Stop telling designers to stop being designers

Every so often, I’ll see a fresh wave of articles pop up with questions like:

  • Should designers code?
  • Should designers learn product management?

Designers, we have been asking ourselves things like this for years. Of course, it’s a great idea for us to speak the language of our cross-functional partners. But why do we keep asking these same tired questions? And should we stop?

I have a theory. The root of this relentless interrogation is not How do we become better designers?

No. What we’re really asking ourselves is this:

How do we get taken seriously?

In other words, these persistent questions devalue our profession and our contributions. If your goal is to become a better designer, you need to ask a different question:

What makes us special?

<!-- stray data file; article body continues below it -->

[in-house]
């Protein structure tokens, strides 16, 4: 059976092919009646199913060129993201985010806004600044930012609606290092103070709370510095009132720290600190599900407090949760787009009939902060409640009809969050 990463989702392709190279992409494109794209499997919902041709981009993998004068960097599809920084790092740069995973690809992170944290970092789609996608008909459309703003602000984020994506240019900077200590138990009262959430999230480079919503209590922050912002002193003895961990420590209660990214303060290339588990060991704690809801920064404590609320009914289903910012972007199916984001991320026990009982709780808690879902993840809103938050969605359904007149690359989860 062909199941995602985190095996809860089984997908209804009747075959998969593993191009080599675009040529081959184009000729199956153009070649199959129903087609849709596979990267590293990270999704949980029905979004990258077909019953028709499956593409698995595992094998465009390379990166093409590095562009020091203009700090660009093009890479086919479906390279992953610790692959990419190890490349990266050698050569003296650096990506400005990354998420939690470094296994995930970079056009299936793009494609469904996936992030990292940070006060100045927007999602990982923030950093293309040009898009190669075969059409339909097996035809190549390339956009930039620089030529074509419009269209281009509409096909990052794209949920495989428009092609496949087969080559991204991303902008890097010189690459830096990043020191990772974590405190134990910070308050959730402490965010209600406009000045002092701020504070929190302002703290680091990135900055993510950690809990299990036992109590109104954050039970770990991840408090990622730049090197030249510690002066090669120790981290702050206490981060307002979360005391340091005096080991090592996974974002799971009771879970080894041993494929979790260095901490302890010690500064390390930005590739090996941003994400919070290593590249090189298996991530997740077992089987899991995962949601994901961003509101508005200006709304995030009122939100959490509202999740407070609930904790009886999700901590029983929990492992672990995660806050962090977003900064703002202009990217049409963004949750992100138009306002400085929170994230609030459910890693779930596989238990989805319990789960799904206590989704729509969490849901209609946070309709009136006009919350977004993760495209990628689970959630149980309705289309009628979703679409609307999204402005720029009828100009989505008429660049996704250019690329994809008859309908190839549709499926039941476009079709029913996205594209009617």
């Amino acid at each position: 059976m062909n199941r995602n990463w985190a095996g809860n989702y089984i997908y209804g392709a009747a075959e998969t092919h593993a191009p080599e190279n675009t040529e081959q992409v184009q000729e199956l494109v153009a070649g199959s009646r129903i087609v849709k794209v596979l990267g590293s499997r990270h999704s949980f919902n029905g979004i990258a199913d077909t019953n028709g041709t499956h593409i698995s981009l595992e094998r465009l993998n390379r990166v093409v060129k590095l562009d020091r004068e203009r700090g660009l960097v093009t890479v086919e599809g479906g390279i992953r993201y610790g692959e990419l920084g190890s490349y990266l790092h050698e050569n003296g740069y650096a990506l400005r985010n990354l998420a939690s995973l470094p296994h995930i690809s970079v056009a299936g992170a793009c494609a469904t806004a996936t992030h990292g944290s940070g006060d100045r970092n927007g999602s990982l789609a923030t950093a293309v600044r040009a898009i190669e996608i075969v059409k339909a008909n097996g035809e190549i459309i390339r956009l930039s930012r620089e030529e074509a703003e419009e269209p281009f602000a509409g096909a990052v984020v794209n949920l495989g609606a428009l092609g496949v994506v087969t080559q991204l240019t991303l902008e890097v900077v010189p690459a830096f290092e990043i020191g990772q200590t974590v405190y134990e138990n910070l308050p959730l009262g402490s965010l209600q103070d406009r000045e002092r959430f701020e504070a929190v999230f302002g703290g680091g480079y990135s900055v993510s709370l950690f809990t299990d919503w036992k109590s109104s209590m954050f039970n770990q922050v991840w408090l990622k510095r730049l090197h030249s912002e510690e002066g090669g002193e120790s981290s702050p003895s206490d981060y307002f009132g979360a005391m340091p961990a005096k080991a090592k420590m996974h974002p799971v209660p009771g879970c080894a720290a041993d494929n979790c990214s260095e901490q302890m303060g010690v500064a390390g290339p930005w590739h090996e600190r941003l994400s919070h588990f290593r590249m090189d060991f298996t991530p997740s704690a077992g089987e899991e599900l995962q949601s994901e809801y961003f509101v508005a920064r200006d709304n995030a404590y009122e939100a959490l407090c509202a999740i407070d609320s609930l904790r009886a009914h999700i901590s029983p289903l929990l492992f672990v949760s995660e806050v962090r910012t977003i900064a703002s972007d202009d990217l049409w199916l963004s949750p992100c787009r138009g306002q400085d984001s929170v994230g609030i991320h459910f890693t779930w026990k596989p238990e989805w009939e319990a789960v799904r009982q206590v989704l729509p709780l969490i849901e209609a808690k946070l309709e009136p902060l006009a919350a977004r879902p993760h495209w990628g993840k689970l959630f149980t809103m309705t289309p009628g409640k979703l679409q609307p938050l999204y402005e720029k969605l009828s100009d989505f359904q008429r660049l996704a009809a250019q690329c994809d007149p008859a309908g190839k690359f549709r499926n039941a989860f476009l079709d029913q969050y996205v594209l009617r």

What makes designers special?

We have unique skills and intelligences that we need to lean into.

1. Empathy.

Regardless of the person’s job title, I always know that I’m talking to a product manager at heart when I hear the term “customer pain points.” And this is a great place to start — but it’s not a substitute for human empathy.

Human beings are more than just “customers.” We all have ambitions, goals, and things we think about when we use a piece of software. This goes a lot deeper than “pain points.”

Designers help the team answer questions like:

  • What are this person’s goals — not just in using this software, but in life?
  • Why do they have these goals? In other words, what are their motivations?
  • What behaviors do they engage in to achieve these goals?

Good designers go deeper than “customer pain points” (or even “jobs to be done!”) and help a tech organization keep the human being at the center of every business and technical conversation.